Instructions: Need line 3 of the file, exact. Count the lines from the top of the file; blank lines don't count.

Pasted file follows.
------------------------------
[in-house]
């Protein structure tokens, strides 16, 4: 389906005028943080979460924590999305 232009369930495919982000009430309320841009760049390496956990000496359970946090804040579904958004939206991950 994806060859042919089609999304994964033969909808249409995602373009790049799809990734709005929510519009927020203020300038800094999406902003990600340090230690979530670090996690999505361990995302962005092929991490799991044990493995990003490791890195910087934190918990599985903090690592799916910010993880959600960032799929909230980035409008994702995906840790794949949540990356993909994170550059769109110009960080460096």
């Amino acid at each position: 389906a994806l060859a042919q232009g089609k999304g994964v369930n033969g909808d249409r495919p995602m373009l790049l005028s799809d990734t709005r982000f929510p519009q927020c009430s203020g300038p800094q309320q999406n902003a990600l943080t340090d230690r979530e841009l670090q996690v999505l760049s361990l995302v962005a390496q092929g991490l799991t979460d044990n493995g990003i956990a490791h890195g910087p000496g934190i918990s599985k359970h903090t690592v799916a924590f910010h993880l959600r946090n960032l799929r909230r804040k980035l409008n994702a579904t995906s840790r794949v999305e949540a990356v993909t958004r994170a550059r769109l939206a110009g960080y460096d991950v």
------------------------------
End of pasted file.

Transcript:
């Amino acid at each position: 389906a994806l060859a042919q232009g089609k999304g994964v369930n033969g909808d249409r495919p995602m373009l790049l005028s799809d990734t709005r982000f929510p519009q927020c009430s203020g300038p800094q309320q999406n902003a990600l943080t340090d230690r979530e841009l670090q996690v999505l760049s361990l995302v962005a390496q092929g991490l799991t979460d044990n493995g990003i956990a490791h890195g910087p000496g934190i918990s599985k359970h903090t690592v799916a924590f910010h993880l959600r946090n960032l799929r909230r804040k980035l409008n994702a579904t995906s840790r794949v999305e949540a990356v993909t958004r994170a550059r769109l939206a110009g960080y460096d991950v």